Unlike former Egyptian presidents Hosni Mubarak and Mohammed Morsi, President Abdel Fattah el-Sisi does not have a political organization to call his own. Sisi has drawn on a broad but disorganized array of networks for political support, including partisans of Mubarak’s former National Democratic Party, tribal and clan leaders, a host of liberal and leftist political parties, big business, and opportunistic pro-Sisi movements. But so far, he has shown no interest in organizing these groups further, and has repeatedly expressed disdain for partisan politics. Sisi’s primary support base consists of the state institutions that brought him to power—particularly the military, which he led from August 2012 until March 2014 and whose senior officers endorsed his presidential bid. Yet an overreliance on these institutions could undermine Sisi’s capacity to address Egypt’s pressing economic problems and leave him vulnerable to a reemergence of popular discontent.
Restoring the stability and prestige of the Egyptian state have been recurring themes in Sisi’srhetoric since the coup that ousted Morsi last July. Reflecting intense frustration with the revolutionary upheaval of the past three years and the resulting challenges to state institutions, Sisi’s regime has attempted to reestablish the top-down, controlled politics of pre-revolution Egypt. As part of this effort, Islamist political forces have been ruthlessly suppressed, with thousands killed by security forces and tens of thousands more detained. Other opposition groups have also been targeted; for instance, the April 6 Youth Movement was banned and prominent revolutionary activists sentenced to lengthy prison terms. A draconian protest law implemented last November has been used to crack down on demonstrations. Journalists and human rights activists have likewise been harassed, and adraft NGO law could soon place even more onerous restrictions on Egyptian civil society.
This attempt to repress political activity has also influenced the design of Egypt’s elected institutions, which have been structured to limit the reach of popular politics. For example, thenew law for parliamentary elections seeks to benefit prominent individuals with ties to big business and the former Mubarak regime, rather than political parties. The balance of power in the 2014 constitution also works against representative institutions in favor of stronger state institutions like the military, judiciary, and security forces.
Though in line with Sisi’s broader objectives, this arrangement creates a dilemma for the president. He has so far refrained from trying to organize his political supporters, perhaps because the idea of a dominant presidential political party is unpopular with the public, the state, and likely Sisi himself. Yet relying too much on the armed forces instead could still pose problems, because Sisi needs the senior officers more than they need him. The 2014 constitution provides the armed forces with enough autonomy to comfortably protect their interests regardless of who fills the executive branch, and the military has also proven itself more than willing to oust unpopular presidents.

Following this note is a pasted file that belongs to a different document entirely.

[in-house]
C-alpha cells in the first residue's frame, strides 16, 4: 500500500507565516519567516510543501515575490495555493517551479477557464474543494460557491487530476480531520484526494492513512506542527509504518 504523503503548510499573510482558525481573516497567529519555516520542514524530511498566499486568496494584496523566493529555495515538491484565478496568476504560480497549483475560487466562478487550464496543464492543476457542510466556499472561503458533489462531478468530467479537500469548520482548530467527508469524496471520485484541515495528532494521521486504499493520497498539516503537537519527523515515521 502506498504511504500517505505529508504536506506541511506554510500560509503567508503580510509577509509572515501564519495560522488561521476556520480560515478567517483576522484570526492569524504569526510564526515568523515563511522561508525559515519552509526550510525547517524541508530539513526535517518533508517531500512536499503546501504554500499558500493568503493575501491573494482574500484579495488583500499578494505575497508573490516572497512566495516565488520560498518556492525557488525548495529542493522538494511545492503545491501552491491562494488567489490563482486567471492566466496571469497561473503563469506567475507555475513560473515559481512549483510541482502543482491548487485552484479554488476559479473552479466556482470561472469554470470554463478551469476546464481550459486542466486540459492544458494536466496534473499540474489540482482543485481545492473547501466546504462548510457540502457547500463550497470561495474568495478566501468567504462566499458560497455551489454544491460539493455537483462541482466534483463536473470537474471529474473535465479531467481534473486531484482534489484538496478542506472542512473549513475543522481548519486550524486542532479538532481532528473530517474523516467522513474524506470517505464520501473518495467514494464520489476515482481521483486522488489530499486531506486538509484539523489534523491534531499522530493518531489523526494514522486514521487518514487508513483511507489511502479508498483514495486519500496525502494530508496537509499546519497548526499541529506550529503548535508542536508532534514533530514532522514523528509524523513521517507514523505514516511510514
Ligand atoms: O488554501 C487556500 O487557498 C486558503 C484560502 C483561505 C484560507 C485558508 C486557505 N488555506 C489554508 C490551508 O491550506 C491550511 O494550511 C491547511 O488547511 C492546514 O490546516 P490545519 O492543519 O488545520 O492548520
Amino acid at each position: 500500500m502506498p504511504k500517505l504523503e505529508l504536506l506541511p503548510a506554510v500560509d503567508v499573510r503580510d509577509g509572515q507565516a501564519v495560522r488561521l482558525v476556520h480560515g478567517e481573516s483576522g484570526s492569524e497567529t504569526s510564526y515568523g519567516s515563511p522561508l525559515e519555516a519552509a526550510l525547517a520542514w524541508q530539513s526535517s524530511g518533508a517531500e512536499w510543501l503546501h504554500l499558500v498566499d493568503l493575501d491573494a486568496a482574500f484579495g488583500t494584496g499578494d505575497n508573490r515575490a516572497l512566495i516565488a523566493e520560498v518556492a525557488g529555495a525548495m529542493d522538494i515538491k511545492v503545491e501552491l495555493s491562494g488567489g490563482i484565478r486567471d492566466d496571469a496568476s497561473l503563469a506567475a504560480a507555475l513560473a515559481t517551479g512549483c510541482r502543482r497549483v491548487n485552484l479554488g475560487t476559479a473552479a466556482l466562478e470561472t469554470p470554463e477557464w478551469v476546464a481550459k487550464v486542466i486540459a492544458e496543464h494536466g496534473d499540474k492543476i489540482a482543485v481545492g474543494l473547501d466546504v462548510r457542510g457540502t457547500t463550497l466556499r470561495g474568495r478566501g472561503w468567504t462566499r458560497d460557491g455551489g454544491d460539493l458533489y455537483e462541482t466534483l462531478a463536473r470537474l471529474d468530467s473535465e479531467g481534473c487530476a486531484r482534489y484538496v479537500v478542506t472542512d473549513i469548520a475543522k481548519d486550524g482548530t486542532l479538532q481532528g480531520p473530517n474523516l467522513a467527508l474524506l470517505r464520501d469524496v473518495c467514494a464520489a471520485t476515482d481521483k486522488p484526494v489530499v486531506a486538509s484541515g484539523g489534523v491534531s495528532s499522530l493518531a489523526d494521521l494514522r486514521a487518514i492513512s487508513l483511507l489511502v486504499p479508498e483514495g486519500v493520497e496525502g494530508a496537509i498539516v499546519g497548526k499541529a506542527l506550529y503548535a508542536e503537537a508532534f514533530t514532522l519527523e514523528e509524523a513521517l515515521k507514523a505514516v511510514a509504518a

As a result, Sisi will be careful to keep the armed forces happy, even if it undermines the chances for reforms that would help to address Egypt’s economic grievances. The military’s extensive business interests—ranging from major infrastructure and development projects to the operation of hotels and gas stations—fuel corruption and crowd out private companies. Sisi’s government already has and will likely continue to expand these interests rather than reforming them. This limiting relationship also applies to the broader state bureaucracy, which will be protective of the status quo and reluctant to implement potentially disruptive changes. Though a more organized political base would not eliminate this problem for Sisi, it would offer him some leverage over state institutions to enact broader reforms.
Yet even though Sisi will do what he can to protect the armed forces, he cannot always count on them to return the favor. Because the military has its own reputation to protect, it is more likely to adopt populist stances when the president takes unpopular decisions. For example, when the border with Gaza remained closed during the Israeli bombardment, a military spokesperson called the closure a “political decision” and suggested the president should open the crossing. In such circumstances, Sisi will likely take the brunt of any public anger, while the military plays to popular opinion.
Egypt’s serious economic problems require major reforms, but Sisi’s lack of an organized support base outside the state may complicate that effort. As long as he remains heavily dependent on the military and other state institutions, he can neither push too hard against their interests nor count on them to always back his policies. This places the president in a tricky situation. If the economy fails to improve because of a lack of action—or alternatively, if Sisi moves too fast with the necessary but unpopular reforms needed to revitalize the economy—he may find himself increasingly isolated in the presidential palace and vulnerable to a reemergence of popular discontent.
This article is reprinted with permission from Sada. It can be accessed online at:
Scott Williamson is a junior fellow at the Carnegie Endowment for International Peace’s Middle East program.
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